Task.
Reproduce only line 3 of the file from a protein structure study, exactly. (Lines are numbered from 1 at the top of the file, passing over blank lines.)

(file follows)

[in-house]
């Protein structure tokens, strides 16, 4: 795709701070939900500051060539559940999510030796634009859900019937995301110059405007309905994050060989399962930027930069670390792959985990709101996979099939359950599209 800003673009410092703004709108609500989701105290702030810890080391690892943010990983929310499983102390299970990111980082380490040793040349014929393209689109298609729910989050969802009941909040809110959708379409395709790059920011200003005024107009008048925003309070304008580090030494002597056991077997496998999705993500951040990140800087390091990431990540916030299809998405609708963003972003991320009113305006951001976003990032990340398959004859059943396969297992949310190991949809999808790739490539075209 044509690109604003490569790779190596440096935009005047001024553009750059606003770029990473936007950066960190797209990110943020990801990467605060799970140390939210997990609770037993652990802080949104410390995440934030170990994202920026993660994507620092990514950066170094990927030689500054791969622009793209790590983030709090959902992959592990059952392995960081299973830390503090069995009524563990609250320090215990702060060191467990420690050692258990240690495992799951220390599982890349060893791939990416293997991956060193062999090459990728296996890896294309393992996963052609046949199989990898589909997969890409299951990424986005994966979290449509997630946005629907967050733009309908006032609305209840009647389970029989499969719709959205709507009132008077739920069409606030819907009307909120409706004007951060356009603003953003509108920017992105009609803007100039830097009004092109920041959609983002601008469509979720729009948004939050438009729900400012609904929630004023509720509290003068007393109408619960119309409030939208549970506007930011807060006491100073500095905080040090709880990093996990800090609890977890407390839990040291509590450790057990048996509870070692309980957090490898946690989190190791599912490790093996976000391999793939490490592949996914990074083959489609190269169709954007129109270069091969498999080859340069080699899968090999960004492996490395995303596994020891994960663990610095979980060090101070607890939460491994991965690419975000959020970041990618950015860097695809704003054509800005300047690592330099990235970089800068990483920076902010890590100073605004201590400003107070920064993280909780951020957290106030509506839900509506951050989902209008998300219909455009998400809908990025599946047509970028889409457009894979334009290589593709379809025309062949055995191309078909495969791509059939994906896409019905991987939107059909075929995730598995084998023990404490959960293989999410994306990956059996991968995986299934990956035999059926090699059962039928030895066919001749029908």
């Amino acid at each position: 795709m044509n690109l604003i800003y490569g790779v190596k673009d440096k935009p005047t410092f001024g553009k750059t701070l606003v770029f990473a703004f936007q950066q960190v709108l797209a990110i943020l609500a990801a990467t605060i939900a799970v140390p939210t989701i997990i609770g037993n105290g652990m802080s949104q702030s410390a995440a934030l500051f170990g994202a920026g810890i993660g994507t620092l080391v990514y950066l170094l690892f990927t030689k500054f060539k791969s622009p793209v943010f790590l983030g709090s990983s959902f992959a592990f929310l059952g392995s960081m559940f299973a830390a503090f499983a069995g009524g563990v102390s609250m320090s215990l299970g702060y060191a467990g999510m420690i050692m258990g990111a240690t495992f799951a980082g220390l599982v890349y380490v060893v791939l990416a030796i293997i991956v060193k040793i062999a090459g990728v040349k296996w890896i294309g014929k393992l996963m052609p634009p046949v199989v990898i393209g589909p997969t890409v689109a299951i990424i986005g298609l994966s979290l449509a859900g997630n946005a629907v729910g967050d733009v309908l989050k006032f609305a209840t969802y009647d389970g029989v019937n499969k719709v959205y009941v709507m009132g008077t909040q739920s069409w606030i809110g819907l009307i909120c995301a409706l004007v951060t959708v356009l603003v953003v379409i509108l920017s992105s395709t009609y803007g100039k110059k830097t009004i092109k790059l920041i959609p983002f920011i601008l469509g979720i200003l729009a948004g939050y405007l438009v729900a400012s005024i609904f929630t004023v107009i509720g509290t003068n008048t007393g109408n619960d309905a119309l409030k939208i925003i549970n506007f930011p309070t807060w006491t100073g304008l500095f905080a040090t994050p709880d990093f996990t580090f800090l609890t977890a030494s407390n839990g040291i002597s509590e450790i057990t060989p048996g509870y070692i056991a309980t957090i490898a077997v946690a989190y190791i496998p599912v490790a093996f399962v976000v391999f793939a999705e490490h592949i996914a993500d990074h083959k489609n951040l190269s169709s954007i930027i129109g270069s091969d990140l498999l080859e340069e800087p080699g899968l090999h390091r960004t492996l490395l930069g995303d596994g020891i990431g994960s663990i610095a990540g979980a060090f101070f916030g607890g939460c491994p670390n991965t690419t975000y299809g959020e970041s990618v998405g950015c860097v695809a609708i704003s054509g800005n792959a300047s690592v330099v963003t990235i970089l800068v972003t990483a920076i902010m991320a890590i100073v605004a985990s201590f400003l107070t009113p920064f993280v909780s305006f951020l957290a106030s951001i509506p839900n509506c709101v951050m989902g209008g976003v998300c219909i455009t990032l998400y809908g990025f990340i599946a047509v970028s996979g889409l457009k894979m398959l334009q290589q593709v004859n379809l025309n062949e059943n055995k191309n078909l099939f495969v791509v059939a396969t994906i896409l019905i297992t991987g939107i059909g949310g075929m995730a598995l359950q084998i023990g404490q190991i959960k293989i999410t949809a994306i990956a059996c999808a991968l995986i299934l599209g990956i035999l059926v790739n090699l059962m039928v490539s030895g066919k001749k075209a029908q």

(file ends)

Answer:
């Amino acid at each position: 795709m044509n690109l604003i800003y490569g790779v190596k673009d440096k935009p005047t410092f001024g553009k750059t701070l606003v770029f990473a703004f936007q950066q960190v709108l797209a990110i943020l609500a990801a990467t605060i939900a799970v140390p939210t989701i997990i609770g037993n105290g652990m802080s949104q702030s410390a995440a934030l500051f170990g994202a920026g810890i993660g994507t620092l080391v990514y950066l170094l690892f990927t030689k500054f060539k791969s622009p793209v943010f790590l983030g709090s990983s959902f992959a592990f929310l059952g392995s960081m559940f299973a830390a503090f499983a069995g009524g563990v102390s609250m320090s215990l299970g702060y060191a467990g999510m420690i050692m258990g990111a240690t495992f799951a980082g220390l599982v890349y380490v060893v791939l990416a030796i293997i991956v060193k040793i062999a090459g990728v040349k296996w890896i294309g014929k393992l996963m052609p634009p046949v199989v990898i393209g589909p997969t890409v689109a299951i990424i986005g298609l994966s979290l449509a859900g997630n946005a629907v729910g967050d733009v309908l989050k006032f609305a209840t969802y009647d389970g029989v019937n499969k719709v959205y009941v709507m009132g008077t909040q739920s069409w606030i809110g819907l009307i909120c995301a409706l004007v951060t959708v356009l603003v953003v379409i509108l920017s992105s395709t009609y803007g100039k110059k830097t009004i092109k790059l920041i959609p983002f920011i601008l469509g979720i200003l729009a948004g939050y405007l438009v729900a400012s005024i609904f929630t004023v107009i509720g509290t003068n008048t007393g109408n619960d309905a119309l409030k939208i925003i549970n506007f930011p309070t807060w006491t100073g304008l500095f905080a040090t994050p709880d990093f996990t580090f800090l609890t977890a030494s407390n839990g040291i002597s509590e450790i057990t060989p048996g509870y070692i056991a309980t957090i490898a077997v946690a989190y190791i496998p599912v490790a093996f399962v976000v391999f793939a999705e490490h592949i996914a993500d990074h083959k489609n951040l190269s169709s954007i930027i129109g270069s091969d990140l498999l080859e340069e800087p080699g899968l090999h390091r960004t492996l490395l930069g995303d596994g020891i990431g994960s663990i610095a990540g979980a060090f101070f916030g607890g939460c491994p670390n991965t690419t975000y299809g959020e970041s990618v998405g950015c860097v695809a609708i704003s054509g800005n792959a300047s690592v330099v963003t990235i970089l800068v972003t990483a920076i902010m991320a890590i100073v605004a985990s201590f400003l107070t009113p920064f993280v909780s305006f951020l957290a106030s951001i509506p839900n509506c709101v951050m989902g209008g976003v998300c219909i455009t990032l998400y809908g990025f990340i599946a047509v970028s996979g889409l457009k894979m398959l334009q290589q593709v004859n379809l025309n062949e059943n055995k191309n078909l099939f495969v791509v059939a396969t994906i896409l019905i297992t991987g939107i059909g949310g075929m995730a598995l359950q084998i023990g404490q190991i959960k293989i999410t949809a994306i990956a059996c999808a991968l995986i299934l599209g990956i035999l059926v790739n090699l059962m039928v490539s030895g066919k001749k075209a029908q």